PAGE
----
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Not to be confused with Tubal.
Historical map of the Neo-Hittite states, ca. 800 BC, showing location of Tabal.

Tabal (c.f. biblical Tubal) was a Luwian speaking Neo-Hittite kingdom of South Central Anatolia. According to archaeologist Kurt Bittel, the kingdom of Tabal first appeared after the collapse of the Hittite Empire.[1]

The Assyrian king Shalmaneser III records that he received gifts from their 24 kings in 837 BC and the following year. A century later, their king Burutash is mentioned in an inscription of king Tiglath-Pileser III. The kings of Tabal have left a number of inscriptions from the 9th-8th centuries BC in hieroglyphic-Luwian in the Turkish villages of Çalapverdi and Alişar.

Tabal and its people are often identified with the tribe of the Tibareni (Tibarenoi in Greek, Thobeles in Josephus) who lived near the Black Sea. They are mentioned in the works of Hecataeus of Miletus, Herodotus, Xenophon and Strabo. On this ground, the Georgian historian Ivane Javakhishvili (1950) considered Tabal, Tubal, Jabal and Jubal to be an early Kartvelian tribal designation. Whether there is really any connection between the Tibareni of the Black Sea coast and the Tabal kingdom of Southern Anatolia is uncertain, ancient authors may have already confused the two.

The known later rulers of Tabal are:[2]

  • Ambaris (until ca. 713)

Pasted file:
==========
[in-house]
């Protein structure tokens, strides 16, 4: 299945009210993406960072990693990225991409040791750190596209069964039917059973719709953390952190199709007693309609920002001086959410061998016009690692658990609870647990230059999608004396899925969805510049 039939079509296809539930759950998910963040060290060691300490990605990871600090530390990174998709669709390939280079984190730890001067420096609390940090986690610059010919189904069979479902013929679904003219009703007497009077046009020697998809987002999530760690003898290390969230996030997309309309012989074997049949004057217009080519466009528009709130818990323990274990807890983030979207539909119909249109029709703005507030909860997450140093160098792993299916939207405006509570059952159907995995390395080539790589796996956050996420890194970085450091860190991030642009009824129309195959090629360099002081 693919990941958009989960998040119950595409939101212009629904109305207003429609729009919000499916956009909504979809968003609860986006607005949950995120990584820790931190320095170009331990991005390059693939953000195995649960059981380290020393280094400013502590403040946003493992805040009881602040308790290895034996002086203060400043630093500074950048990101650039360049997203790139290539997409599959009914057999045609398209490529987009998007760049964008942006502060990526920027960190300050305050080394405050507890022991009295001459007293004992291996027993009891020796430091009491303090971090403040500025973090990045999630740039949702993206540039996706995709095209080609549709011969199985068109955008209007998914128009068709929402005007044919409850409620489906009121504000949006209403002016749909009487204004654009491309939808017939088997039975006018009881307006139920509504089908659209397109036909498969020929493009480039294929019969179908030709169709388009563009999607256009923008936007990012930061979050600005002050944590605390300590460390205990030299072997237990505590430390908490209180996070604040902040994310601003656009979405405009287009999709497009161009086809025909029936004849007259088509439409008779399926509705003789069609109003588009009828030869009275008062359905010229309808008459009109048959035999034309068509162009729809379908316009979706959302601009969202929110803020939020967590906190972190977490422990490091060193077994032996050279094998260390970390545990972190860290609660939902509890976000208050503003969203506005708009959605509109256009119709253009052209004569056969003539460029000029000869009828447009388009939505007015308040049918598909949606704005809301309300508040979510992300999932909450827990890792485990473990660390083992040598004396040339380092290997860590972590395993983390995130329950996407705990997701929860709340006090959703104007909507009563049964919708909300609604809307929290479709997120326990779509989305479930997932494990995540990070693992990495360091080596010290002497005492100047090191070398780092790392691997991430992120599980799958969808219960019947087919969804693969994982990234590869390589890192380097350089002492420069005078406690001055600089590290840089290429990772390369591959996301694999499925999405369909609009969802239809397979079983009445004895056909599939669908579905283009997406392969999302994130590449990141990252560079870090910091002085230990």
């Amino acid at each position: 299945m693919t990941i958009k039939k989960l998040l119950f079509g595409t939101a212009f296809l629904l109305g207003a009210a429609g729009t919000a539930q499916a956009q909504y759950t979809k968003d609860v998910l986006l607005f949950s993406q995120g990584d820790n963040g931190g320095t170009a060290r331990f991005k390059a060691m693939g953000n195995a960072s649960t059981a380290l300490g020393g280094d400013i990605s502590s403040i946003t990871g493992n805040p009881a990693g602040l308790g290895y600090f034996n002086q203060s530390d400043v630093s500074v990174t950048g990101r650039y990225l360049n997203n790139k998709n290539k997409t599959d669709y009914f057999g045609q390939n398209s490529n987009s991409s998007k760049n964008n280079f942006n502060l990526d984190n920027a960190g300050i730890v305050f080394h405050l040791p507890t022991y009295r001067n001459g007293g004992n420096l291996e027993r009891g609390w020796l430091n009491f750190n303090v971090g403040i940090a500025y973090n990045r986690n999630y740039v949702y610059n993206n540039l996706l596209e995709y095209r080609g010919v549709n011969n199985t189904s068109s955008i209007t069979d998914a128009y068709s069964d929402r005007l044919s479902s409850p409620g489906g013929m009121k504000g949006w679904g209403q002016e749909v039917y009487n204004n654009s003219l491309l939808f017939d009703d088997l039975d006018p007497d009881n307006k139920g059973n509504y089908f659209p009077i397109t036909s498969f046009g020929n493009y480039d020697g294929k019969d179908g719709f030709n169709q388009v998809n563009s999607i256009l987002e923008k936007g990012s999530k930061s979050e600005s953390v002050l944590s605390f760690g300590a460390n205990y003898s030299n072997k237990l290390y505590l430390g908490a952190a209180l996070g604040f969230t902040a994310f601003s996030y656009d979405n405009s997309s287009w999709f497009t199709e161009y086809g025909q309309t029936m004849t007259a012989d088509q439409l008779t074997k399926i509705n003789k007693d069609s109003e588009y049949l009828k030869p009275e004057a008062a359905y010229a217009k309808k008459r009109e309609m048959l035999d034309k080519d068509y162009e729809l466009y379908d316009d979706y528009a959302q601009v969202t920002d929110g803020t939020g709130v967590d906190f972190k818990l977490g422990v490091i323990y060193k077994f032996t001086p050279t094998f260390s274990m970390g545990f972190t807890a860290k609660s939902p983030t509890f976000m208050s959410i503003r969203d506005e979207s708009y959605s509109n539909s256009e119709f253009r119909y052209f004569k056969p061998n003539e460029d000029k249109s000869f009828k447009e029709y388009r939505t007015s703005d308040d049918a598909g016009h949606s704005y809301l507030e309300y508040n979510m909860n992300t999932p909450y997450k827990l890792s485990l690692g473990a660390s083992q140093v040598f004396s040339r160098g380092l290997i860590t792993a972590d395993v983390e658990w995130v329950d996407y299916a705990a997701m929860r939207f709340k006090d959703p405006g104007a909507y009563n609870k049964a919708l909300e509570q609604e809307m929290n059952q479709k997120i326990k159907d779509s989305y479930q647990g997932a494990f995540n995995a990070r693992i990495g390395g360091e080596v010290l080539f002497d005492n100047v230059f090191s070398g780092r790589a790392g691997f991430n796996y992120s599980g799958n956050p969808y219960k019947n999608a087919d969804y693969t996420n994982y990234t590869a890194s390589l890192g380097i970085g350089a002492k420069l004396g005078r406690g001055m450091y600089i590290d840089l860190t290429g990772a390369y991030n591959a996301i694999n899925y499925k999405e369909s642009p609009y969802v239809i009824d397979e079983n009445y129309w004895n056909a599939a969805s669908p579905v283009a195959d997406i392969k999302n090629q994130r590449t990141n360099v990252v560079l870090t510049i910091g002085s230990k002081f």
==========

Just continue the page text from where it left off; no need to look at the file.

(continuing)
• Hidi (ca. 690)
  • Mugallu (ca. 670)
  • x-ussi (ca. 650)[3]


  • Ivane Javakhishvili. Historical-Ethnological problems of Georgia, the Caucasus and the Near East. Tbilisi, 1950, pp. 130–135 (in Georgian)
  • Simon Janashia. Works, vol. III. Tbilisi, 1959, pp. 2–74 (in Georgian)
  • Nana Khazaradze. The Ethnopolitical entities of Eastern Asia Minor in the first half of the 1st millennium BC. Tbilisi, 1978, pp. 3–139 (in Georgian, Russian and English)


  1. ^ Kurt Bittel, Hattusha: The Kingdom of the Hittites, (New York: Oxford University Press, 1970. p.133
  2. ^ Tübinger Bibelatlas / Tübingen Bible Atlas. Siegfried Mittmann, Götz Schmitt (eds.), Stuttgart: Deutsche Bibelgesellschaft, 2001, Map B IV 13.
  3. ^ Ebeling, Erich; Meissner, Bruno (1990). Reallexikon der Assyriologie und Vorderasiatischen Archãologie. Germany: Walter de Gruyter & Co. p. 187. ISBN 9783110104370. Retrieved 26 October 2012. "Apart from this, the text recounts that x-ussi, the successor of Mugallu, king of Tabal..."